Possible faculty representation still disputable

By Katrina Kelly

Several faculty members voiced opposition to a proposed NIU faculty senate Tuesday at the first open hearing to discuss the senate’s formation.

Art Professor Richard Beard, reading from a prepared statement to the Faculty Senate Task Force, said a faculty senate “would be too large and too cumbersome for effective faculty representation.”

Beard said he would like to see a smaller, compact, reasonably representative faculty senate, equal to the president of the university, and directly responsible to the Board of Regents.

“I think faculty are very tired of spending so many long hours on committees that never go anywhere,” he said.

Beard suggested a senate comprised of one or two faculty representatives of each college, with possibly more representation from the College of Liberal Arts and Sciences, due to its size and diversity.

Beard also said NIU faculty “should be far more directly involved in talking to the BOR (Board of Regents).”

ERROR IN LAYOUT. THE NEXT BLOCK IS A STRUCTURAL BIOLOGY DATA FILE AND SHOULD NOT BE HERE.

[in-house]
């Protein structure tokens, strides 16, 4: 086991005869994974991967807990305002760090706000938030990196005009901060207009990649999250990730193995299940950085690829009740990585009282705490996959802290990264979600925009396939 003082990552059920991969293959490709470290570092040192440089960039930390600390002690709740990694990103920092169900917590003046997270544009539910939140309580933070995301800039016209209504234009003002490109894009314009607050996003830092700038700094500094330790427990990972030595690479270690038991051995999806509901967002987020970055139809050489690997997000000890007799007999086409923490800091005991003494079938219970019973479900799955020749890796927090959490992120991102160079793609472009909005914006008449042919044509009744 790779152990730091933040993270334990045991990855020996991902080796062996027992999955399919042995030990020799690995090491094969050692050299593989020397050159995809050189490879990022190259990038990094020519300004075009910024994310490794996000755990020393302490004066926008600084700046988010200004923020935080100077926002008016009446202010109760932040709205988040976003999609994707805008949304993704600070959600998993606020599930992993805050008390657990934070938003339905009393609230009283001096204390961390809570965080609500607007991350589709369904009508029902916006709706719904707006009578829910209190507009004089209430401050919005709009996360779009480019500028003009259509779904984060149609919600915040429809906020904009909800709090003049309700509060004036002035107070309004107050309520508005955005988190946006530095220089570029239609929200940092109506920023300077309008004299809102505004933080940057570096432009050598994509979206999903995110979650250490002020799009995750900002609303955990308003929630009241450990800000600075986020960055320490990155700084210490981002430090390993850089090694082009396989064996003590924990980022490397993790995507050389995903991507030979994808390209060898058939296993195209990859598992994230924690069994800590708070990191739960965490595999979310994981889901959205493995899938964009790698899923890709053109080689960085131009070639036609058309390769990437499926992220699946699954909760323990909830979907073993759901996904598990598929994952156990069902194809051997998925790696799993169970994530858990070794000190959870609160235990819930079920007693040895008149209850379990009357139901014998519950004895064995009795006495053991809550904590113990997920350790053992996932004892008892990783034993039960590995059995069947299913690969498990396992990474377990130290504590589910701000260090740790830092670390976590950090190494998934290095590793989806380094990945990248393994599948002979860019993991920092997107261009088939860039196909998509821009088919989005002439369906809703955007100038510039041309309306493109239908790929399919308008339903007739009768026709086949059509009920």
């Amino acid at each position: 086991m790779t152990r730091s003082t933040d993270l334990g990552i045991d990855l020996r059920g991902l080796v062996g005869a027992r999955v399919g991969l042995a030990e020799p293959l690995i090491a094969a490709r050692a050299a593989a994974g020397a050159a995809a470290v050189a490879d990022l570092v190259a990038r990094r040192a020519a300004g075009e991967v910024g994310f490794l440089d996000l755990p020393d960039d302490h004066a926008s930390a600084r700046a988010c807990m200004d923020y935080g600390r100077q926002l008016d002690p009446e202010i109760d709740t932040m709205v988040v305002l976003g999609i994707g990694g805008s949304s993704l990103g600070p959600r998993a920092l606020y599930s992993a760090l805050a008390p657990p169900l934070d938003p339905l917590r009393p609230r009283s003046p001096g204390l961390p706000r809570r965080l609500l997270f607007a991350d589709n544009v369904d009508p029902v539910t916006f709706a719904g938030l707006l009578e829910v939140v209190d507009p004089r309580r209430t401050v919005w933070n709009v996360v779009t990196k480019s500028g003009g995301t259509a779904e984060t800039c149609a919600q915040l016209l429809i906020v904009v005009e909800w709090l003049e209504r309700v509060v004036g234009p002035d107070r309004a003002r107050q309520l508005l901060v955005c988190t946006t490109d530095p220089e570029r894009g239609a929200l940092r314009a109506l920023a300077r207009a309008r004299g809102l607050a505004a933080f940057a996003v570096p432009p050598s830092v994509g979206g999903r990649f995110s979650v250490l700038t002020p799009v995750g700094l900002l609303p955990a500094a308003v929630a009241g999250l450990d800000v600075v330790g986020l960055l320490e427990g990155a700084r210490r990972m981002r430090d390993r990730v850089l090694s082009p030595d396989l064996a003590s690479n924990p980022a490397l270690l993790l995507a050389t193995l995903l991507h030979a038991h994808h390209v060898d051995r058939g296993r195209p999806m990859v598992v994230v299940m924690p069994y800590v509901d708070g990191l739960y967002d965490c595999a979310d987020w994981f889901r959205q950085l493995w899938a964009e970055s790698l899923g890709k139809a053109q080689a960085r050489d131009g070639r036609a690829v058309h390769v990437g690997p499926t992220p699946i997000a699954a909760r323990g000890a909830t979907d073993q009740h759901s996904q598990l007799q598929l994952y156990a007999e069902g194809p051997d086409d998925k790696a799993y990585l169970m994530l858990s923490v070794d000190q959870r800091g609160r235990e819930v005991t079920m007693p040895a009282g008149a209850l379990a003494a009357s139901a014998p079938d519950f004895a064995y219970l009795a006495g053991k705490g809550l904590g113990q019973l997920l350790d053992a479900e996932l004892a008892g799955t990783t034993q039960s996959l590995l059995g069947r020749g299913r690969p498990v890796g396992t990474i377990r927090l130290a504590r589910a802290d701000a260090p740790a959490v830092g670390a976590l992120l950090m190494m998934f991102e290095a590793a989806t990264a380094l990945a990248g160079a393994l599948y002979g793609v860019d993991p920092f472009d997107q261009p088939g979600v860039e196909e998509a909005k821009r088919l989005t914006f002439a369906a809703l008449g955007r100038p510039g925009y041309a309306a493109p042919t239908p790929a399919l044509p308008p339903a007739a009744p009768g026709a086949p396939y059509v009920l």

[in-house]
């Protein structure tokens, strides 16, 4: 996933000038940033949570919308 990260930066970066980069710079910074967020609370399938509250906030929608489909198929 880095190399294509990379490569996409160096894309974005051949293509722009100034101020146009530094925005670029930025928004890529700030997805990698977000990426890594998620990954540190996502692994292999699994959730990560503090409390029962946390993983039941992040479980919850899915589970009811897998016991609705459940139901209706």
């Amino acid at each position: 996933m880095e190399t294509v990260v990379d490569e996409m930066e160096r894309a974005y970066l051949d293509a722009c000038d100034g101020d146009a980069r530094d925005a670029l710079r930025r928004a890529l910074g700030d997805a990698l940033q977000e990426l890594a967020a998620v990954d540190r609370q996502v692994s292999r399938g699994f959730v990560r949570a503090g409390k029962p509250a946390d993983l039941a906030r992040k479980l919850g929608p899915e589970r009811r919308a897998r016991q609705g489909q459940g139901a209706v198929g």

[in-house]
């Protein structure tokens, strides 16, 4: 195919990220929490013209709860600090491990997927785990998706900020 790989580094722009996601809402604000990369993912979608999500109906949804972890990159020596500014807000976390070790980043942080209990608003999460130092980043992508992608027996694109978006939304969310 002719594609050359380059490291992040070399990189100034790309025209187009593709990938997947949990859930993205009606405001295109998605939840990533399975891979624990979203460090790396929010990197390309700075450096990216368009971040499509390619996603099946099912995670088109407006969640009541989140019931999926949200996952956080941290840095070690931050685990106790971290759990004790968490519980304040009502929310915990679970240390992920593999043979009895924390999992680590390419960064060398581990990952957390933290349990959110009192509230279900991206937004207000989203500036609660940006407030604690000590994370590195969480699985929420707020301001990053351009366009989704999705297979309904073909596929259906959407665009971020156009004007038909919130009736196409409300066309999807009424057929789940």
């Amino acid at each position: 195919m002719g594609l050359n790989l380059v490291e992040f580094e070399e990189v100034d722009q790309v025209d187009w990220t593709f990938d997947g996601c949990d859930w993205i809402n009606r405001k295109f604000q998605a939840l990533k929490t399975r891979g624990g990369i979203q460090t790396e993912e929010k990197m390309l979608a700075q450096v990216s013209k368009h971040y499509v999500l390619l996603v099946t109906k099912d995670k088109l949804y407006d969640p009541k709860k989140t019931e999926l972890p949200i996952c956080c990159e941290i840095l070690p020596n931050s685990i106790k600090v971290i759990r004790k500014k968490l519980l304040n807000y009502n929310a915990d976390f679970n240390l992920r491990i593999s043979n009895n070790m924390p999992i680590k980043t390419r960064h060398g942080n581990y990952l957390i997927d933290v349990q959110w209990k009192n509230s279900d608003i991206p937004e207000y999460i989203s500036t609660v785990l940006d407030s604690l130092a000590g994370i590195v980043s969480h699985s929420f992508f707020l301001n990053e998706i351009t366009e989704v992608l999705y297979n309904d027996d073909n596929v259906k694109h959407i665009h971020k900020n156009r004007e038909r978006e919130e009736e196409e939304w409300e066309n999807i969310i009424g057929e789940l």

Task force chairman William Monat said the University Council, which includes NIU faculty, staff, administration and students, is similar to most other universities’ representative bodies.

Jack Bennett, professor of biology, said a faculty senate “should be able to serve a useful purpose. Faculty has no spokesperson, has no power outside the classroom.”

Bennett, also reading from a written statement, said “the proposal does not offer the faculty any realistically useful power it does not already have.” He added that the NIU administration supports a faculty senate to “occupy the time and efforts of faculty activists” so they can “blow off steam indefinitely.”

Neil Rickert, computer science professor, said NIU “needs an effective faculty forum.” He said he would like to see a much larger faculty body than the current 30-member Faculty Assembly.

Task force member Gordon Dorn said much of NIU’s governmental structure “relates to an institution that NIU is no longer.”

Dorn said the senate proposal “represents a start in creating a situation where faculty on this campus has a sense of itself.”

Bob Suchner, associate professor of sociology, said he is “very much in support of a faculty senate. We need an authoritative and official voice of the faculty.”

Suchner said, however, that the recommendation lacks a clear statement of how the faculty senate is to determine what the opinion of the faculty is so it can act authoritatively as the faculty’s official voice.